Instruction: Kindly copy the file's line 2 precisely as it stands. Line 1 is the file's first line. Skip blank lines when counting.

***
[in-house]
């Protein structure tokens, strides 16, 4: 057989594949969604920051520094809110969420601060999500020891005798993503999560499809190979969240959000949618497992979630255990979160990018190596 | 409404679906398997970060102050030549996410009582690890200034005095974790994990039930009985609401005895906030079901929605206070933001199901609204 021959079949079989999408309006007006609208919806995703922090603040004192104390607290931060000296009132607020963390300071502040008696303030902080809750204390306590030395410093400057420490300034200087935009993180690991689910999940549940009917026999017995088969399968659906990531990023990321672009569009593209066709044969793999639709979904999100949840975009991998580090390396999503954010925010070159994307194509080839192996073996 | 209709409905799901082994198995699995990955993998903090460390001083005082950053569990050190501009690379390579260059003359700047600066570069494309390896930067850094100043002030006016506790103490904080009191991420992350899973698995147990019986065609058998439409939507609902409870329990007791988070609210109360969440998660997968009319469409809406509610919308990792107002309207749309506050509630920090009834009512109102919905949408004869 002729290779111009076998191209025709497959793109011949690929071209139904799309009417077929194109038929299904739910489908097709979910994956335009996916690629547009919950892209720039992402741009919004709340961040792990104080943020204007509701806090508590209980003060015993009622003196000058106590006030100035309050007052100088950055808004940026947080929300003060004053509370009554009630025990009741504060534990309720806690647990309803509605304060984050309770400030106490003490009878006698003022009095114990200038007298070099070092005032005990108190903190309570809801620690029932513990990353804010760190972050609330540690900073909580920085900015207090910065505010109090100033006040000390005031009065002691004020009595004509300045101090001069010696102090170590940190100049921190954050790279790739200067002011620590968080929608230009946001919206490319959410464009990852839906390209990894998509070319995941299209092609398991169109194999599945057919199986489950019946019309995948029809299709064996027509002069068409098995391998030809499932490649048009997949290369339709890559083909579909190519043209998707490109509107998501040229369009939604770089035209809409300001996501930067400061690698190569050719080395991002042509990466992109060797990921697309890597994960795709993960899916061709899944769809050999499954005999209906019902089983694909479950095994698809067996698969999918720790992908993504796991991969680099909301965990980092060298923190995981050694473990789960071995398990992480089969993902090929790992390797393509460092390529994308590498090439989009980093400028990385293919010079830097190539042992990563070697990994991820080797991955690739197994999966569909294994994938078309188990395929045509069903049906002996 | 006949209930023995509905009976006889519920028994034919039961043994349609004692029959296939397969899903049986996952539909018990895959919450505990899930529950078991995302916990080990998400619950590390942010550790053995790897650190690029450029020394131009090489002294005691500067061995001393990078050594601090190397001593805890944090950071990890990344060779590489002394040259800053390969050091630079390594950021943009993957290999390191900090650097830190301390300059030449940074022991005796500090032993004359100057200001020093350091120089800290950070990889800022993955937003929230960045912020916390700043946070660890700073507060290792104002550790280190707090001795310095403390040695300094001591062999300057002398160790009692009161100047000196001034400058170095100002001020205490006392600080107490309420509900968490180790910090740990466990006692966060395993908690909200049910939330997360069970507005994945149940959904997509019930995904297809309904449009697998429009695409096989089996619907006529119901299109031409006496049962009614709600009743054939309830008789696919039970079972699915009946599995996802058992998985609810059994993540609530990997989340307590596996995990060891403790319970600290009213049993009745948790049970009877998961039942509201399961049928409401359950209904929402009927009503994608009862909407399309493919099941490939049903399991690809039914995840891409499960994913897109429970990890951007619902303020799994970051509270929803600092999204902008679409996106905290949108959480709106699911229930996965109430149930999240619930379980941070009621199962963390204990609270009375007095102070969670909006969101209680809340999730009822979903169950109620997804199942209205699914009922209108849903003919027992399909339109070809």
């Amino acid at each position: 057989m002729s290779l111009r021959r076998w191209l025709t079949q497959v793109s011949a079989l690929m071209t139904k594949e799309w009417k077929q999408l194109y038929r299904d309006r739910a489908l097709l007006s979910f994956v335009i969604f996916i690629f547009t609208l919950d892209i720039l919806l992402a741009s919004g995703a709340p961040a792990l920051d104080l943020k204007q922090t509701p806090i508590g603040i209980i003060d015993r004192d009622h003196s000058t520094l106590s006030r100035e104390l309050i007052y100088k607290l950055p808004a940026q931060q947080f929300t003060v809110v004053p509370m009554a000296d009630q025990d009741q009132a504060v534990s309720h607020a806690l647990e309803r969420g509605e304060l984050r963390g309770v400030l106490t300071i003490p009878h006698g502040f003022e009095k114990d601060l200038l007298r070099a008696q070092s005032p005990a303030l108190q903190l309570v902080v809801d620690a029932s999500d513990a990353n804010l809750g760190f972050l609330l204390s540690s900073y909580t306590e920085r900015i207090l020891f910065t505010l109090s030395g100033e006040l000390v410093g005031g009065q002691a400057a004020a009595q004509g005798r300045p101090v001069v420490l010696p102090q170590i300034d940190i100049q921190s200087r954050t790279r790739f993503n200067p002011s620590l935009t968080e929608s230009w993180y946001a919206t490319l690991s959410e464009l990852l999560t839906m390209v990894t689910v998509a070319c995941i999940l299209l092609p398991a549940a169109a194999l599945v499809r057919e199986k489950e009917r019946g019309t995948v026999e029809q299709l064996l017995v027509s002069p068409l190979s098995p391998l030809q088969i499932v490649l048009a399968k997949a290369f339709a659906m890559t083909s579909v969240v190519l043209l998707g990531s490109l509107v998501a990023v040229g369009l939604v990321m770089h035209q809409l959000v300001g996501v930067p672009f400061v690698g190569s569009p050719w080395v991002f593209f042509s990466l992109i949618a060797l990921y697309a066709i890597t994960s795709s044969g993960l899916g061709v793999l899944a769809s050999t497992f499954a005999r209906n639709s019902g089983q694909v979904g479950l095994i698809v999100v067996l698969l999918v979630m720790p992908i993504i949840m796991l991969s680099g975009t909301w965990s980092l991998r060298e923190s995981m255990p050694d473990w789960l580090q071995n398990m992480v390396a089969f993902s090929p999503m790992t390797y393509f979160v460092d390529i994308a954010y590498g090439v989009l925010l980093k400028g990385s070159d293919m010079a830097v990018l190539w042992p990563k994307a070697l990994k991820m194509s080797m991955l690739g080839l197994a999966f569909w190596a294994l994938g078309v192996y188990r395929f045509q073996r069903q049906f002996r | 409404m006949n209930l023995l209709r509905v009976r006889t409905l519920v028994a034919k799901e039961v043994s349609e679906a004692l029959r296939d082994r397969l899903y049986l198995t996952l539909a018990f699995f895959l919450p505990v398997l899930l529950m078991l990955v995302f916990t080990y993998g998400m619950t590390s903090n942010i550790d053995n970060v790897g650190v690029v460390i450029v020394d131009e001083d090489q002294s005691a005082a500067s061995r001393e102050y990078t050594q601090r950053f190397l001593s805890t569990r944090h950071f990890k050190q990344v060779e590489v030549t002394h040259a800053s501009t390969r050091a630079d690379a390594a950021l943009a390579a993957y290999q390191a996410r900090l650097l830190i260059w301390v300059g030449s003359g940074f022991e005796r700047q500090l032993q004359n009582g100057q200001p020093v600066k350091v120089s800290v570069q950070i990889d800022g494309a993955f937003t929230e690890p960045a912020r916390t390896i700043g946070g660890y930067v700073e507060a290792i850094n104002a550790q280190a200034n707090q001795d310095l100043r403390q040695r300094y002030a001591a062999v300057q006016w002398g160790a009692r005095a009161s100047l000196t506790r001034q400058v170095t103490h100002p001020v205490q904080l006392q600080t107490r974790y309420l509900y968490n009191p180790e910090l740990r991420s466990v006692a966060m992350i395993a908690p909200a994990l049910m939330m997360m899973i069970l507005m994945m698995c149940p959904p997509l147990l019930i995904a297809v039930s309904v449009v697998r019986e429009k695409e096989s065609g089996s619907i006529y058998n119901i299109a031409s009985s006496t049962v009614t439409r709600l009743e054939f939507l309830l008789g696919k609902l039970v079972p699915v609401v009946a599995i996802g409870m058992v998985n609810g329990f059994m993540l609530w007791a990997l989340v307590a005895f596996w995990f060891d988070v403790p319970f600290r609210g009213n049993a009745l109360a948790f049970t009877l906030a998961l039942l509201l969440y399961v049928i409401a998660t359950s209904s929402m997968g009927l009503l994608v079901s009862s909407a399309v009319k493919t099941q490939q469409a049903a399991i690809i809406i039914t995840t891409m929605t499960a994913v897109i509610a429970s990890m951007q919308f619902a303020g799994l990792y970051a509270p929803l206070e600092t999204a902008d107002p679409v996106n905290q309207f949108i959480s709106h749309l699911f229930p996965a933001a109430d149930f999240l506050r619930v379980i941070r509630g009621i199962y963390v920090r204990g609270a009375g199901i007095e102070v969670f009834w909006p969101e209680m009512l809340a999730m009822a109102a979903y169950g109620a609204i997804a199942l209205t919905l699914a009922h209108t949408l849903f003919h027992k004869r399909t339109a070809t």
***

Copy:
């Protein structure tokens, strides 16, 4: 057989594949969604920051520094809110969420601060999500020891005798993503999560499809190979969240959000949618497992979630255990979160990018190596 | 409404679906398997970060102050030549996410009582690890200034005095974790994990039930009985609401005895906030079901929605206070933001199901609204 021959079949079989999408309006007006609208919806995703922090603040004192104390607290931060000296009132607020963390300071502040008696303030902080809750204390306590030395410093400057420490300034200087935009993180690991689910999940549940009917026999017995088969399968659906990531990023990321672009569009593209066709044969793999639709979904999100949840975009991998580090390396999503954010925010070159994307194509080839192996073996 | 209709409905799901082994198995699995990955993998903090460390001083005082950053569990050190501009690379390579260059003359700047600066570069494309390896930067850094100043002030006016506790103490904080009191991420992350899973698995147990019986065609058998439409939507609902409870329990007791988070609210109360969440998660997968009319469409809406509610919308990792107002309207749309506050509630920090009834009512109102919905949408004869 002729290779111009076998191209025709497959793109011949690929071209139904799309009417077929194109038929299904739910489908097709979910994956335009996916690629547009919950892209720039992402741009919004709340961040792990104080943020204007509701806090508590209980003060015993009622003196000058106590006030100035309050007052100088950055808004940026947080929300003060004053509370009554009630025990009741504060534990309720806690647990309803509605304060984050309770400030106490003490009878006698003022009095114990200038007298070099070092005032005990108190903190309570809801620690029932513990990353804010760190972050609330540690900073909580920085900015207090910065505010109090100033006040000390005031009065002691004020009595004509300045101090001069010696102090170590940190100049921190954050790279790739200067002011620590968080929608230009946001919206490319959410464009990852839906390209990894998509070319995941299209092609398991169109194999599945057919199986489950019946019309995948029809299709064996027509002069068409098995391998030809499932490649048009997949290369339709890559083909579909190519043209998707490109509107998501040229369009939604770089035209809409300001996501930067400061690698190569050719080395991002042509990466992109060797990921697309890597994960795709993960899916061709899944769809050999499954005999209906019902089983694909479950095994698809067996698969999918720790992908993504796991991969680099909301965990980092060298923190995981050694473990789960071995398990992480089969993902090929790992390797393509460092390529994308590498090439989009980093400028990385293919010079830097190539042992990563070697990994991820080797991955690739197994999966569909294994994938078309188990395929045509069903049906002996 | 006949209930023995509905009976006889519920028994034919039961043994349609004692029959296939397969899903049986996952539909018990895959919450505990899930529950078991995302916990080990998400619950590390942010550790053995790897650190690029450029020394131009090489002294005691500067061995001393990078050594601090190397001593805890944090950071990890990344060779590489002394040259800053390969050091630079390594950021943009993957290999390191900090650097830190301390300059030449940074022991005796500090032993004359100057200001020093350091120089800290950070990889800022993955937003929230960045912020916390700043946070660890700073507060290792104002550790280190707090001795310095403390040695300094001591062999300057002398160790009692009161100047000196001034400058170095100002001020205490006392600080107490309420509900968490180790910090740990466990006692966060395993908690909200049910939330997360069970507005994945149940959904997509019930995904297809309904449009697998429009695409096989089996619907006529119901299109031409006496049962009614709600009743054939309830008789696919039970079972699915009946599995996802058992998985609810059994993540609530990997989340307590596996995990060891403790319970600290009213049993009745948790049970009877998961039942509201399961049928409401359950209904929402009927009503994608009862909407399309493919099941490939049903399991690809039914995840891409499960994913897109429970990890951007619902303020799994970051509270929803600092999204902008679409996106905290949108959480709106699911229930996965109430149930999240619930379980941070009621199962963390204990609270009375007095102070969670909006969101209680809340999730009822979903169950109620997804199942209205699914009922209108849903003919027992399909339109070809």